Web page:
New York Music Review By Brian Scott Lipton



I don’t like to brag, but I knew Kristin Chenoweth was going to be a big star way back in 1997 when I first saw her in Bill Irwin’s hilarious production of “Scapin” at the Roundabout Theatre Company. But there was a special joy in my heart as I watched just how far her star has ascended as she enthralled a sold-out crowd at Carnegie Hall this past weekend in her aptly named new act “The Evolution of a Soprano,” directed with incomparable finesse by Richard Jay-Alexander.

A mostly autobiographical concert that encompassed many of her past triumphs (and so-called “mistakes”), favorite songs, and crowd-pleasing hits from her Broadway and recording careers, the show proved not only how much Chenoweth has grown as an artist, but the extreme reaches of her talents. From the deep understanding she brought to Kander & Ebb’s melancholy “My Coloring Book” and Jerome Kern and Oscar Hammerstein’s mournful “Why Was I Born,” to singing bits of Stephen Schwartz’s delightful “Popular” in German, Japanese, and Italian, to the sheer beauty of her voice in the timeless standards “All The Things You Are” and “Over the Rainbow,” and the inherent passion she displayed in a brilliant rendition of Dolly Parton’s “Little Sparrow,” Chenoweth was consistently impressive.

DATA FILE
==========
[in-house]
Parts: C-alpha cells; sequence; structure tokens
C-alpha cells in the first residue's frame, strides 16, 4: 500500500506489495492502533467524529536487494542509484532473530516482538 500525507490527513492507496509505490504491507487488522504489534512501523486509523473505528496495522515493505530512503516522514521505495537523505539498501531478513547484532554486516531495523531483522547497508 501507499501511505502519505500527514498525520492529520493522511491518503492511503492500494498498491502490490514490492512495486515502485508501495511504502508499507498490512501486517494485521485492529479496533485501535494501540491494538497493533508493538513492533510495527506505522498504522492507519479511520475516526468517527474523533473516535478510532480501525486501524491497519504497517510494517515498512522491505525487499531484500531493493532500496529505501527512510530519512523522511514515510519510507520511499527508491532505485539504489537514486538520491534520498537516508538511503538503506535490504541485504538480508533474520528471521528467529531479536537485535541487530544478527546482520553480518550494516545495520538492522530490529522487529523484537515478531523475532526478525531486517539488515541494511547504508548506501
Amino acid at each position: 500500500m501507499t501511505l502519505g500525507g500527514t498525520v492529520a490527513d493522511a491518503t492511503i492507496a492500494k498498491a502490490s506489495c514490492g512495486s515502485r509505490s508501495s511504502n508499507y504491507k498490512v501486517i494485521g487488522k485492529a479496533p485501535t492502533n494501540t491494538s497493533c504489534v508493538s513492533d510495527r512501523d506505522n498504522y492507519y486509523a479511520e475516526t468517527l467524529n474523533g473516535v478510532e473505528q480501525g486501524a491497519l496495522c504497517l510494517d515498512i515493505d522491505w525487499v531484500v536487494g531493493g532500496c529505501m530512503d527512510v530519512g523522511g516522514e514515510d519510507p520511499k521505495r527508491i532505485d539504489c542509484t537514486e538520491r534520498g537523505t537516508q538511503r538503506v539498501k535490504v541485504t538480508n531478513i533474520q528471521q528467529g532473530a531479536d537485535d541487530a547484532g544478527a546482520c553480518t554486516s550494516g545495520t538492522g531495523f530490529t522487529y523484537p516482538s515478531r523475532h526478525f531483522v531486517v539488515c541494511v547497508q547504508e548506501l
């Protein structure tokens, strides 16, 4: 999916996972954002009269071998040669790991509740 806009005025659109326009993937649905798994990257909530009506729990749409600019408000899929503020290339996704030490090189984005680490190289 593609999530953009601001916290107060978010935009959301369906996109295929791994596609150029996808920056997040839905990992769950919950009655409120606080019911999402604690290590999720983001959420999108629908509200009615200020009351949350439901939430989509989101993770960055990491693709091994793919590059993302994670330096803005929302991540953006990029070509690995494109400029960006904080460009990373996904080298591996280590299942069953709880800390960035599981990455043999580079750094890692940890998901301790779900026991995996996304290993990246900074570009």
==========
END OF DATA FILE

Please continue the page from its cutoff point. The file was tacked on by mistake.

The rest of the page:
RTRH4C0373_copyChenoweth also proved (again) to be a very generous performer, not just in giving due praise repeatedly to her superb pianist and musical director Mary-Mitchell Campbell, but sharing the stage on numerous occasions with first-class artists, from 12-year-old boy soprano Sam Poon on Andrew Lloyd Webber’s haunting “Pie Jesu,” to a trio of fine back-up singers for two numbers (including a rousing take on Stephen Foster’s “Hard Times”).

It was even more wonderful as she brought composer Andrew Lippa to the stage, first to share in singing “My New Philosophy,” the hilarious ditty he wrote for “You’re A Good Man, Charlie Brown” that helped earn Chenoweth her Tony, and then singing to him (as a surprise) his own stunning composition about same-sex marriage “One Day.” (As Chenoweth duly noted, “I’m a controversial Christian”).

RTRH4C0503_copyAnd just when you thought there would be no more guest stars, Chenoweth brought her “idol” onto the floor: opera legend Deborah Voigt. The pair flubbed their way so hilariously through Irving Berlin’s “Anything You Can Do,” it was better than if they had remembered all the words. But then these two soaring sopranos showed what they really can do by duetting beautifully on Rodgers & Hammerstein’s “You’ll Never Walk Alone” and “Climb Ev’ry Mountain.”

As only a true pro could do, Chenoweth actually saved the best for last: a stirring, unexpectedly belty version of Jerry Herman’s ballad “If He Walked Into My Life” (leaving us to wonder if “Mame” may be in her future), followed by a gorgeous, unmiked rendition of “Bring Him Home” (from “Les Miserables”) that brought tears to the eyes and left the crowd floating on air.

You say you want an evolution? You got it!

Kristin Chenoweth: The Evolution of a Soprano. Carnegie Hall. Saturday, May 3